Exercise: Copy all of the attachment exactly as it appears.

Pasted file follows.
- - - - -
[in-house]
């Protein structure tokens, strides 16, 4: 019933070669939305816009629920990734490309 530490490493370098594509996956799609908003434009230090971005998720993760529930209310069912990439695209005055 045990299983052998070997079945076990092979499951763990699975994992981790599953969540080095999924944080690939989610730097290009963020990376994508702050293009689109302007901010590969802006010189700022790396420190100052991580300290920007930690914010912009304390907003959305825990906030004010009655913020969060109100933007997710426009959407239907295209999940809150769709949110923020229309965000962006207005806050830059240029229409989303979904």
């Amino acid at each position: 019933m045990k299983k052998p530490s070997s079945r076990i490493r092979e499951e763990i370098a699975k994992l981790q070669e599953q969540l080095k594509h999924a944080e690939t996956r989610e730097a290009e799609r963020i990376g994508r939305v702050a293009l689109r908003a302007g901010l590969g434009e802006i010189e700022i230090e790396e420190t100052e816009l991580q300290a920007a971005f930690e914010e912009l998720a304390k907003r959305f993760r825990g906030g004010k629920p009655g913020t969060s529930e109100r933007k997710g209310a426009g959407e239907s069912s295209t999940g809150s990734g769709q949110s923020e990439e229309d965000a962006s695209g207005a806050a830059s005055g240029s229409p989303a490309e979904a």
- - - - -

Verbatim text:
[in-house]
């Protein structure tokens, strides 16, 4: 019933070669939305816009629920990734490309 530490490493370098594509996956799609908003434009230090971005998720993760529930209310069912990439695209005055 045990299983052998070997079945076990092979499951763990699975994992981790599953969540080095999924944080690939989610730097290009963020990376994508702050293009689109302007901010590969802006010189700022790396420190100052991580300290920007930690914010912009304390907003959305825990906030004010009655913020969060109100933007997710426009959407239907295209999940809150769709949110923020229309965000962006207005806050830059240029229409989303979904």
């Amino acid at each position: 019933m045990k299983k052998p530490s070997s079945r076990i490493r092979e499951e763990i370098a699975k994992l981790q070669e599953q969540l080095k594509h999924a944080e690939t996956r989610e730097a290009e799609r963020i990376g994508r939305v702050a293009l689109r908003a302007g901010l590969g434009e802006i010189e700022i230090e790396e420190t100052e816009l991580q300290a920007a971005f930690e914010e912009l998720a304390k907003r959305f993760r825990g906030g004010k629920p009655g913020t969060s529930e109100r933007k997710g209310a426009g959407e239907s069912s295209t999940g809150s990734g769709q949110s923020e990439e229309d965000a962006s695209g207005a806050a830059s005055g240029s229409p989303a490309e979904a």